Poor Publicity Killed Referendum

It just wasn't sexy enough. While 43 percent of the student body voted in the Undergraduate Council elections in December, a paltry 13 percent registered their opinion on the budget referenda which followed on its heels. Why? Poor timing and poor publicity, not to mention apathy. In the future, the council and the student body should take more seriously the issues, and not merely the personalities spotlighted in the election.

It is all too easy in hindsight, the petty politicking of the race for council president and vice president thankfully behind us, to say that the referenda on increased grants to student groups and block grants to house committees should have been held at the same time as the election to garner better turnout. All too easy, perhaps, but entirely appropriate. While we strongly opposed the referendum, we oppose even more strongly the actions of those four council executives who delayed the referendum in order to quash the student voice. Higher turnout would have resulted from a change in the voting date, allowing the will of the people to be better expressed.

What the council should have done was schedule the budget referenda at the same time as the elections but require two different ballots. To vote for candidates, a student could have typed "ucrace" at the fas% prompt, and to vote for the budget issues, "ucmoney." This would have separated the campaign from the issues, a distinction that naturally occurred anyway.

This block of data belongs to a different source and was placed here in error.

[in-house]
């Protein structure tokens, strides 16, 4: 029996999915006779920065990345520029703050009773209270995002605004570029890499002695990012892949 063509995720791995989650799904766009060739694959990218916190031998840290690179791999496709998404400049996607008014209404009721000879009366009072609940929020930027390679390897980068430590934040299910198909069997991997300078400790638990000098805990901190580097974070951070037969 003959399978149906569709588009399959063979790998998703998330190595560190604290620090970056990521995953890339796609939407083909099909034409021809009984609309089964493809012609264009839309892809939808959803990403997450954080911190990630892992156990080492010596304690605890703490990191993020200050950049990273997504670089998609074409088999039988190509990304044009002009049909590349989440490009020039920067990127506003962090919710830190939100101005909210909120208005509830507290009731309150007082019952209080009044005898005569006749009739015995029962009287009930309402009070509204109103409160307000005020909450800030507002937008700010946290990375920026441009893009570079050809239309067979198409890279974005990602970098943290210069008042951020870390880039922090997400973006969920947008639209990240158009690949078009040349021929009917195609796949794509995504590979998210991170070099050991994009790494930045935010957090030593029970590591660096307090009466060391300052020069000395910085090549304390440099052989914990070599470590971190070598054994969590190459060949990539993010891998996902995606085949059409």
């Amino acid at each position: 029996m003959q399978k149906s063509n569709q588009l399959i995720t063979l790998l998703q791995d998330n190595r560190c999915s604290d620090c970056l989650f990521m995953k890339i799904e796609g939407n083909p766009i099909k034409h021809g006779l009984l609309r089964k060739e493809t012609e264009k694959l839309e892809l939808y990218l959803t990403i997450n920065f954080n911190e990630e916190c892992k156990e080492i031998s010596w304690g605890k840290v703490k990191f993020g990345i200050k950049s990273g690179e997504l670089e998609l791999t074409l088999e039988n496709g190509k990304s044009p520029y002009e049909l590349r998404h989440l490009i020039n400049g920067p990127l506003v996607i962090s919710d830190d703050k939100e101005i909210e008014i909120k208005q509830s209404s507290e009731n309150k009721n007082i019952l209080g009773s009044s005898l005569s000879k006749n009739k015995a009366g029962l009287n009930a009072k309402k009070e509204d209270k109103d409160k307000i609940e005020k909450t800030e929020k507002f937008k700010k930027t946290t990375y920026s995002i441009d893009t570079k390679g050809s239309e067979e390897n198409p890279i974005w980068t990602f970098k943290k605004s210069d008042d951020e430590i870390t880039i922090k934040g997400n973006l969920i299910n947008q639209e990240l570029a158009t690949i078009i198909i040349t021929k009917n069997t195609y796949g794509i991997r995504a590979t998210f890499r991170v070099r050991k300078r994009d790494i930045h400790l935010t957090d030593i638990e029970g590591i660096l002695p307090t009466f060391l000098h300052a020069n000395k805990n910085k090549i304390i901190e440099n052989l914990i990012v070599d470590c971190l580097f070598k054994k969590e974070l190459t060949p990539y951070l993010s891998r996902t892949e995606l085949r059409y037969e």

Rescheduling notwithstanding, the council also should have publicized the referenda more. Each Undergraduate Council presidential and vice presidential candidate received money for campaign materials; surely each referendum deserved at least the same publicity.

In the future, when the council takes a referendum to the people, we would like to see it well-publicized all over campus and discussed in its own debate. If not, the council can look forward to more embarrassing low turnouts, and the students can bet that they will not be offered many more popular votes. Both prospects bode poorly for any semblance of a democratic student government at Harvard.